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the teacher is to co-operate with the parent, or The views here expressed are supposed to be to use the better and more definite language of in perfect accordance with the teachings of the the law, if the teacher for certain purposes, is, Inspired Volume, and they are known to be " in the place of the parent," it necessarily fol. strictly in harmony with the laws of all civilized lows that he must, for those purposes, be in nations and the general experience of mankind.a vested with the authority and power of the pa. It is cheerfully conceded that well informed and rent. If the infliction of corporal punishment good men hold and express opinions precisely upon the child is justifiable on the part of the opposite to those here advocated, but it is pos. parent by reason of the child's inability to be sible that even such men may entertain and pro. influenced and controlled by the principles of pagale error. Good men not unfrequently, reason and morality, will it be for one moment though unconsciously, deceive themselves by contended that the child's character is so essen. supposing that all other persons are like them.) tially modified and changed, simply by entering selves in their motives and actions. Every a school-room, that a mode of discipline indis. man measures the character of his fellows by pensably necessary to order while in the parent's his own. Hence the strictly honest are always charge, becomes barbarous and absurd when the slow to believe in the existence of obliquity and very same reason requires it for the preservation fraud, and the knave is equally slow to admit of order in the school ? But teachers cannot the possibility of honesty and fair dealing. The know the character of the child as the parent best of men, however, have just reason to dis. knows it, they do not comprehend its feelings, trust the correctness of their opinions, however they lack a parents' patience, sympathy, and ardently and honestly entertained, if on exami. judgment. If all this is true, what a farce does nation they are found to be in opposition to the it make of the whole school system. If teachers doctrines of the Bible, and the general experi. are thus inferior to parents in the necessary qua.ence of mankind lifications for forming aright the character of the child, why are they employed at all? Suppose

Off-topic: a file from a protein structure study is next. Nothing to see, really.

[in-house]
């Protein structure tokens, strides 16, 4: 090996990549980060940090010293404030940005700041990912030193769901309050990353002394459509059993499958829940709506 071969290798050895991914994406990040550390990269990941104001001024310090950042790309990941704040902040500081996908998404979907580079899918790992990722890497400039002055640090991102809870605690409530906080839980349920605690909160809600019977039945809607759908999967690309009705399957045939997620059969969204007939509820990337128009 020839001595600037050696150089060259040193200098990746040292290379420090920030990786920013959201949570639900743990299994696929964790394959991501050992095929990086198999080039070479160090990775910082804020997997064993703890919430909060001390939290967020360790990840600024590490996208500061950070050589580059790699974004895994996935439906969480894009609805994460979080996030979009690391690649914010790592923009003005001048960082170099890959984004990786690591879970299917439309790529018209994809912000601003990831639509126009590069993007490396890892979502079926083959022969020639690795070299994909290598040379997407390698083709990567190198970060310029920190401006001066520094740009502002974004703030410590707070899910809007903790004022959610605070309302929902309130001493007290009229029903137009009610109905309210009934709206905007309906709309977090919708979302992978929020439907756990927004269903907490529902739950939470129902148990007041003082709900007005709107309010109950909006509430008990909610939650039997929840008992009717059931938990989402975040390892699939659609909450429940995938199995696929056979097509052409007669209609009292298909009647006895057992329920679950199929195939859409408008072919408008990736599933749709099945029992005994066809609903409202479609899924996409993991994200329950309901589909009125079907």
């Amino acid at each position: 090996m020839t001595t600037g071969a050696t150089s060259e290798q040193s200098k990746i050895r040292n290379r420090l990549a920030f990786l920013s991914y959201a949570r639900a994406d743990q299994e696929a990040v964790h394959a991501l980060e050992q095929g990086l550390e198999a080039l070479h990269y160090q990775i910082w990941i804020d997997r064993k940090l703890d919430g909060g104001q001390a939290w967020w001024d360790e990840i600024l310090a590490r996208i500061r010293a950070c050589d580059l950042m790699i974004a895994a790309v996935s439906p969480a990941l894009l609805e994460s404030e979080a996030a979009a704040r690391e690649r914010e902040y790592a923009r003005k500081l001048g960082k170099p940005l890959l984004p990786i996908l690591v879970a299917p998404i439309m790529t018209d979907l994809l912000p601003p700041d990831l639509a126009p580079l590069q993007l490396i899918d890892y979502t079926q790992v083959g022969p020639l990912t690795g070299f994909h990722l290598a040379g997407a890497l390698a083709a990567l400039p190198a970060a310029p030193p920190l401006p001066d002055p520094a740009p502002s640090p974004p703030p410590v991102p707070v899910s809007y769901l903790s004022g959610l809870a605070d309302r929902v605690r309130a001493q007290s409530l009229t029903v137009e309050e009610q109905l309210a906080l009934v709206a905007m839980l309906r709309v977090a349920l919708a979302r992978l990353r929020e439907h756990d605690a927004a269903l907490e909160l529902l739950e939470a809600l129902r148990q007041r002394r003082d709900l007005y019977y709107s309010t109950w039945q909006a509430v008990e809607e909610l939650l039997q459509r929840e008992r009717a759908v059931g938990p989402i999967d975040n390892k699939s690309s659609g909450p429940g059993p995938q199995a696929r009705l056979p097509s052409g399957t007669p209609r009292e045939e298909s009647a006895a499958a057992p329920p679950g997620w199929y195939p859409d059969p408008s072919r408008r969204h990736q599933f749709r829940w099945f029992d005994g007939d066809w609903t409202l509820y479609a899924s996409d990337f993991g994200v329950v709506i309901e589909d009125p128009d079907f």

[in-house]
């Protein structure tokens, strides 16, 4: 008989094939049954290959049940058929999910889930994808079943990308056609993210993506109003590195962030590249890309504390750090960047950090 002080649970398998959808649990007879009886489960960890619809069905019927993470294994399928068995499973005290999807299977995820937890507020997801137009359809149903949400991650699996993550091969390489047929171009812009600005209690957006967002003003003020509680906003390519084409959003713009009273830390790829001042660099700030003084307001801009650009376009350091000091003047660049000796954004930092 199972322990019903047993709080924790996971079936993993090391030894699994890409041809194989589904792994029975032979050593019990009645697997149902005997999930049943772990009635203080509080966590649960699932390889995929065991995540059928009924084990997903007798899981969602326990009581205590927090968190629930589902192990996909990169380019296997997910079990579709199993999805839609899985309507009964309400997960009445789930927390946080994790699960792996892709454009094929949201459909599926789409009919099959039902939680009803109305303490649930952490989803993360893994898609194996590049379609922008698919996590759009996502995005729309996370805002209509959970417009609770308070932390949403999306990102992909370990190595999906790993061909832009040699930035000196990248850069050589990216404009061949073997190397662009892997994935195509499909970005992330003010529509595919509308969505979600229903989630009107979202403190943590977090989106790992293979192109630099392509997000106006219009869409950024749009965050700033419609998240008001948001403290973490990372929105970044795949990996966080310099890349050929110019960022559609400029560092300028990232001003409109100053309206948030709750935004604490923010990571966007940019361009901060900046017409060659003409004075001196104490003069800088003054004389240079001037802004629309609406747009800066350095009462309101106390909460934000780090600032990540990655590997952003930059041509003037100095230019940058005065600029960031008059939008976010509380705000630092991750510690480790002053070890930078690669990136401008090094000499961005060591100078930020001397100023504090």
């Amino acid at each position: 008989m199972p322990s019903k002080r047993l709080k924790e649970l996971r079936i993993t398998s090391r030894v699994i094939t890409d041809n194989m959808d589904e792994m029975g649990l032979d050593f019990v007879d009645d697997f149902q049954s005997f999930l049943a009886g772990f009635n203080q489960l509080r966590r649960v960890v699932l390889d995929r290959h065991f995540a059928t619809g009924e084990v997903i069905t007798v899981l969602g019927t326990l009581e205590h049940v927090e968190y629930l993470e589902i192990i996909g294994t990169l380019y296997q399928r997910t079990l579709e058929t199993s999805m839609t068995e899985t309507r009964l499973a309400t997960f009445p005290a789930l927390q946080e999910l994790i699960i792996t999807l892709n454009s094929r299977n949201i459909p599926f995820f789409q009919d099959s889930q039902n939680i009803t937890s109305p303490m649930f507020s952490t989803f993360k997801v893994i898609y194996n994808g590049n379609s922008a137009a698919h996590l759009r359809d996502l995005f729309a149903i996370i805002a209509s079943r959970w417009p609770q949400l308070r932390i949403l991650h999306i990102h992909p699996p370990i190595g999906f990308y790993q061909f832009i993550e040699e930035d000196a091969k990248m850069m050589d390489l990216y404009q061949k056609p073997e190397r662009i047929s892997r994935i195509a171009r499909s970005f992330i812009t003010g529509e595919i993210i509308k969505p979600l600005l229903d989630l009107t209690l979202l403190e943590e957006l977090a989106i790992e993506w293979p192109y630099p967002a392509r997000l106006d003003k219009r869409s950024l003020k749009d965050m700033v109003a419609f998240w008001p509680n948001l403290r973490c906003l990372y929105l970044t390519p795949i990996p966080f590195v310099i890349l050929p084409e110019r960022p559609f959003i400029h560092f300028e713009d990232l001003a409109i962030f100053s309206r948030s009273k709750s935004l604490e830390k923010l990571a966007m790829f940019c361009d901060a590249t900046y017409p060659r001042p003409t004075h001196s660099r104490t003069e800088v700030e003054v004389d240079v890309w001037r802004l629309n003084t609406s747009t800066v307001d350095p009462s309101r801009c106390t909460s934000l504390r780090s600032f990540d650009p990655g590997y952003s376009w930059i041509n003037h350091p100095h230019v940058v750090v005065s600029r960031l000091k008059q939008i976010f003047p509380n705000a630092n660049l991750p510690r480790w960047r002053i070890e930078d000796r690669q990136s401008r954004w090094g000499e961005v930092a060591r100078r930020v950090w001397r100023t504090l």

os the teacher divested of the power to inflict corpo. ral punishment, and suppose instances to occur

(For the District School Journal.) in which all appeals to the reason and moral |

GREENE COUNTY. feeling of the pupil shall prove wholly ineffec. tual, how shall order be maintained and the DeaR SIR-Having just closed my official performance of duty enforced ? Must the teach- tour through the county, perhaps it will not be er make a written complaint to the parent? improper for me to make known through the There are thousands of cases in which the parent medium of the Journal, the result of my la. would believe the statements of the child in oppo. bors. I have visited one hundred and thirty sition to all that the teacher could speak or district schools; being the whole number in opewrite. Shall the refractory pupil be reported to ration at the time of my visitaiion. Thus far, the town superintendent? Then that officer my visits have been received with the utmost must grant that pupil and his friends a fair hear. cordiality. The opposition to the office of ing before he can decide upon his conduct with County Šuperintendent, that formerly existed, justice. This mode of preserving order would has nearly subsided; and judging from the pre. be found in practice altogether too dilatory and sent state of feeling that seems to prevail gene. expensive. Shall the idle and disobedient be rally throughout the county in reference to com. summarily dismissed from the school? Hun. mon schools, the efforts now making in their dreds and thousands of ignorant children would behalf are, with few exceptions, universally delight above all things in such a mode of disapproved. I found the majority of the schools cipline. Is it not wiser, rather than encounter in good condition. Some are of the first order; these and other difficulties by no means imagi. not inferior to the private schools and acade. nary, which would be consequent upon a bolition mies in their vicinity, either in point of disci. of the teacher's power to inflict reasonable cor. pline or instruction. There are ladies and gen. poral punishment, to continue that mode or dis. tlemen engaged the present season in the busi. cipline to which we have been so long accus. ness of teaching, whose highest ambition in the tomed? Is it not better to say to the teacher, literary world seems to be, to acquire the repu. for certain purposes in relation to the children tation of good school teachers. Wherever I of your school, you are to occupy a parent's found teachers of this description, I saw de. place, and for those purposes you are invested veloped the elements of a good school. The with a parent's authority. The law will sustain first law of Heaven was depicted in every coun. you in its proper exercise, but will hold you tenance, in every movement, and in every ac. strictly responsible for its abuse?